How Much Should You Charge?
This is always a hot question, especially when you are in the planning stages of your business. But that is also the best time to set your sights for how your business will give you the lifestyle you seek!
One of the biggest problems I see many new bookkeepers and consultants make (yes, I made this mistake myself too!) is to set their rates too low. Do not undervalue the benefits you provide others! If you don’t value what you do, neither will your clients. You will also damage your credibility in your clients’ eyes.
The first step in learning how much you SHOULD be charging for your expertise is to see what others are doing. You DO NOT want to set your rates below your colleagues. If you feel you need more experience, go ahead and set your rates closer to the lowest rates they are charging, but not at the bottom. As your confidence builds, you should raise your rates. So that means your rates should be going up at least once per year.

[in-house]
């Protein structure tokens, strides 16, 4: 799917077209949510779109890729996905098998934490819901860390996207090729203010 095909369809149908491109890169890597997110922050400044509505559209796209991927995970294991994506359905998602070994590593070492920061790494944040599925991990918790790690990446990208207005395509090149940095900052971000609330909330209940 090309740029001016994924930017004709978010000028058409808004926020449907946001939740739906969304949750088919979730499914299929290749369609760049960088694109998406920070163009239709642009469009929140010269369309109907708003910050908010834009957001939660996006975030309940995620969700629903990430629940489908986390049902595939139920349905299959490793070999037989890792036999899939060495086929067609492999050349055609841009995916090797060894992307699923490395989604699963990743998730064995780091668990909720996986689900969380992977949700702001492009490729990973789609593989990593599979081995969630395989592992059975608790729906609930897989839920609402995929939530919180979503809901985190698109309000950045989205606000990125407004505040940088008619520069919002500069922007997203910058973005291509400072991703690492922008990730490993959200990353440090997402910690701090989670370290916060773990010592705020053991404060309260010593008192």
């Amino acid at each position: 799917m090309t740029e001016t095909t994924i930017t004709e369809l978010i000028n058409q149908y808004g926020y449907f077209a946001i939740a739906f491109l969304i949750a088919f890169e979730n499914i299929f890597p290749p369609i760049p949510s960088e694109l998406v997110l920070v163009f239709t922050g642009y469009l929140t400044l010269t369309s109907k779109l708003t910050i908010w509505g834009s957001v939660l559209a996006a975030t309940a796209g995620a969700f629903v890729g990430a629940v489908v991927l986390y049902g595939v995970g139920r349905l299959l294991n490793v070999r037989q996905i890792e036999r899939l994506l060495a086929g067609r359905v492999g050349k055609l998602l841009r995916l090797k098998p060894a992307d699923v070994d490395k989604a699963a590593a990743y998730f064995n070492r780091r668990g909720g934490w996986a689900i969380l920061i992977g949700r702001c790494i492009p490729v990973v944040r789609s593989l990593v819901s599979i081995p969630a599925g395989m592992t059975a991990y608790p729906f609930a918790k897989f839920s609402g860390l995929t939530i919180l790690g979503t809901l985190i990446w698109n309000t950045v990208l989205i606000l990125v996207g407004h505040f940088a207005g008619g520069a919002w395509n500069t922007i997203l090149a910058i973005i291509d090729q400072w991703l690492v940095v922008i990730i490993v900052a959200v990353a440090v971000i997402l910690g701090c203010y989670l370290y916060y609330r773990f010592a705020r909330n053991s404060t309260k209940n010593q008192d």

As a guide to follow and get your bearing on what other successful freelance bookkeepers and QuickBooks consultants are charging for their services, here is the latest national survey from Intuit, the makers of QuickBooks software, that you should take some time studying.
By reviewing these real world results, you will not only get a good idea about how much you can charge for your services, but also zero in on the profit centers you would like to develop and specialize in as you grow your business.
I’ll look forward to hearing your comments about how you are doing in setting your own rates, or raising them as the need may be.
When it comes to your fees, the best way I’ve found to know if you’re charging enough is to just go ahead and raise your rates, and then see if anyone complains. If absolutely no one is complaining, your fees are not yet high enough!!
And the best part is that when you charge just a little bit more than you really feel like you “should,” the clients you attract will be the kind who highly value what you do and are the easiest to work with. I’ve done this many times in my own business, despite the fear of losing clients (which is always there), it just doesn’t happen. The only clients you are at risk of losing are the price shoppers who are the hardest clients to work with and don’t pay on time or value your services anyway.
So again, think long and hard about how you want your business to succeed, the kind of clients you want to serve, then set your rates (fearlessly) in line with your intended outcome.